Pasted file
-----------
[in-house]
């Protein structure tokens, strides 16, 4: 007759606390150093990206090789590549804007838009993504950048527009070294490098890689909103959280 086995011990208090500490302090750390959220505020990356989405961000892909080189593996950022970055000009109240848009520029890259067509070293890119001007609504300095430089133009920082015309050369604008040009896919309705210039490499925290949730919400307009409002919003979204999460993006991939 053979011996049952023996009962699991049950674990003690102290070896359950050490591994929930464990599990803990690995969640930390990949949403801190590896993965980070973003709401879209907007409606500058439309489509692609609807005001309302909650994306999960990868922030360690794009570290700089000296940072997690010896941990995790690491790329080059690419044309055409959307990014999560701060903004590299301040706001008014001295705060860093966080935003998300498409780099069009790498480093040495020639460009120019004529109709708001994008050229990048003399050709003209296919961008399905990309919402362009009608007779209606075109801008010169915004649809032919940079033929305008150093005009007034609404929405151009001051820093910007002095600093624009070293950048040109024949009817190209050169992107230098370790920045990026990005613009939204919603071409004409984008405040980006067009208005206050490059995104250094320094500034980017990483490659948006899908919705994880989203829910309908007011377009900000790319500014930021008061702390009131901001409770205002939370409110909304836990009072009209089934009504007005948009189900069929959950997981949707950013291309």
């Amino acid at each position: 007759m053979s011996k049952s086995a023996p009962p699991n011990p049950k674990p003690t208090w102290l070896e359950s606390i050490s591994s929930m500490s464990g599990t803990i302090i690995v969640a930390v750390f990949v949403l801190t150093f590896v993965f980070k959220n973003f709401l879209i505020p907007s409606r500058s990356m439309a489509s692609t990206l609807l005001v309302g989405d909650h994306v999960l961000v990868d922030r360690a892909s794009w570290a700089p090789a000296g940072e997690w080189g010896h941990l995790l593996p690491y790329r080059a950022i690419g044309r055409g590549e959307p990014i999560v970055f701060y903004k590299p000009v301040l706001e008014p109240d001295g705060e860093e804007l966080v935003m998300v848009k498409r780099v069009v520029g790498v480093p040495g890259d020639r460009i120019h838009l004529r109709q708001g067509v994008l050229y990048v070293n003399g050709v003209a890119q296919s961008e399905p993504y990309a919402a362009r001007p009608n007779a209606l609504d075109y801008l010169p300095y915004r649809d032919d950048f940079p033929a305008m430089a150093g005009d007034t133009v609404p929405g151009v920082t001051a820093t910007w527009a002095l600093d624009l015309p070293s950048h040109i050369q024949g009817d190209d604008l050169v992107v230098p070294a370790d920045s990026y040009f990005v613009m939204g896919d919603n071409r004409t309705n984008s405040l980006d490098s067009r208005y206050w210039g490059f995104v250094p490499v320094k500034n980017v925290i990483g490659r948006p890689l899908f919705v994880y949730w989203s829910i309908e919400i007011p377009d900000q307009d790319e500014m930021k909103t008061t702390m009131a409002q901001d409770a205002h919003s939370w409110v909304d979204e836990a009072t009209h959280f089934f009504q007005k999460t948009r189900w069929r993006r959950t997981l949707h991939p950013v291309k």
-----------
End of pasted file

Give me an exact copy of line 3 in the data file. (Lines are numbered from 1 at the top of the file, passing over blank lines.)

């Amino acid at each position: 007759m053979s011996k049952s086995a023996p009962p699991n011990p049950k674990p003690t208090w102290l070896e359950s606390i050490s591994s929930m500490s464990g599990t803990i302090i690995v969640a930390v750390f990949v949403l801190t150093f590896v993965f980070k959220n973003f709401l879209i505020p907007s409606r500058s990356m439309a489509s692609t990206l609807l005001v309302g989405d909650h994306v999960l961000v990868d922030r360690a892909s794009w570290a700089p090789a000296g940072e997690w080189g010896h941990l995790l593996p690491y790329r080059a950022i690419g044309r055409g590549e959307p990014i999560v970055f701060y903004k590299p000009v301040l706001e008014p109240d001295g705060e860093e804007l966080v935003m998300v848009k498409r780099v069009v520029g790498v480093p040495g890259d020639r460009i120019h838009l004529r109709q708001g067509v994008l050229y990048v070293n003399g050709v003209a890119q296919s961008e399905p993504y990309a919402a362009r001007p009608n007779a209606l609504d075109y801008l010169p300095y915004r649809d032919d950048f940079p033929a305008m430089a150093g005009d007034t133009v609404p929405g151009v920082t001051a820093t910007w527009a002095l600093d624009l015309p070293s950048h040109i050369q024949g009817d190209d604008l050169v992107v230098p070294a370790d920045s990026y040009f990005v613009m939204g896919d919603n071409r004409t309705n984008s405040l980006d490098s067009r208005y206050w210039g490059f995104v250094p490499v320094k500034n980017v925290i990483g490659r948006p890689l899908f919705v994880y949730w989203s829910i309908e919400i007011p377009d900000q307009d790319e500014m930021k909103t008061t702390m009131a409002q901001d409770a205002h919003s939370w409110v909304d979204e836990a009072t009209h959280f089934f009504q007005k999460t948009r189900w069929r993006r959950t997981l949707h991939p950013v291309k």